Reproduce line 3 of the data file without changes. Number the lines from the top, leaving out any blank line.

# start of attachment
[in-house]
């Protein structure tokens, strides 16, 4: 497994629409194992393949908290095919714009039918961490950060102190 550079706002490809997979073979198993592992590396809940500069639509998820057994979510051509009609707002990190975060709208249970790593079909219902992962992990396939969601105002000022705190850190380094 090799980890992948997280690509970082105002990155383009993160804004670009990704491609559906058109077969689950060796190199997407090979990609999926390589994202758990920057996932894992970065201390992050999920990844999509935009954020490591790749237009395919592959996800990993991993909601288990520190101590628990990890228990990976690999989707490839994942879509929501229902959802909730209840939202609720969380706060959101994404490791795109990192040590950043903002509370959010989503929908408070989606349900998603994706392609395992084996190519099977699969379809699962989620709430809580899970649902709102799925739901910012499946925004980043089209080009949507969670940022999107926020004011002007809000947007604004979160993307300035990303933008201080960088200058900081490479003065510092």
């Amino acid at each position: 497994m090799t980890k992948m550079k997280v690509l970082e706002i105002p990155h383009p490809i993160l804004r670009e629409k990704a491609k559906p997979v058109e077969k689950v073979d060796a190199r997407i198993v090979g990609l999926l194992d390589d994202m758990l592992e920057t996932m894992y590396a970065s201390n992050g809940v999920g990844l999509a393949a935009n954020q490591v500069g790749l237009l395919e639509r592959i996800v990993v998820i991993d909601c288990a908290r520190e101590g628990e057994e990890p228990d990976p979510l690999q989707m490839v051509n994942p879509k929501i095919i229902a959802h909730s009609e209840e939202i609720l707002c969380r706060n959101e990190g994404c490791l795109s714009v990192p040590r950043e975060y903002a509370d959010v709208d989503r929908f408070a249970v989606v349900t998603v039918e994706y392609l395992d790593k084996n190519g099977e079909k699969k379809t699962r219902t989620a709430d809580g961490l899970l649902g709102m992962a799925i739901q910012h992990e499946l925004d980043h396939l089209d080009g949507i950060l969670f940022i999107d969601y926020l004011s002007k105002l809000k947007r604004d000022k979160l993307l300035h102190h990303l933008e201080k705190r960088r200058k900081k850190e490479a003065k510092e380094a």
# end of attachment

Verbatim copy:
């Amino acid at each position: 497994m090799t980890k992948m550079k997280v690509l970082e706002i105002p990155h383009p490809i993160l804004r670009e629409k990704a491609k559906p997979v058109e077969k689950v073979d060796a190199r997407i198993v090979g990609l999926l194992d390589d994202m758990l592992e920057t996932m894992y590396a970065s201390n992050g809940v999920g990844l999509a393949a935009n954020q490591v500069g790749l237009l395919e639509r592959i996800v990993v998820i991993d909601c288990a908290r520190e101590g628990e057994e990890p228990d990976p979510l690999q989707m490839v051509n994942p879509k929501i095919i229902a959802h909730s009609e209840e939202i609720l707002c969380r706060n959101e990190g994404c490791l795109s714009v990192p040590r950043e975060y903002a509370d959010v709208d989503r929908f408070a249970v989606v349900t998603v039918e994706y392609l395992d790593k084996n190519g099977e079909k699969k379809t699962r219902t989620a709430d809580g961490l899970l649902g709102m992962a799925i739901q910012h992990e499946l925004d980043h396939l089209d080009g949507i950060l969670f940022i999107d969601y926020l004011s002007k105002l809000k947007r604004d000022k979160l993307l300035h102190h990303l933008e201080k705190r960088r200058k900081k850190e490479a003065k510092e380094a």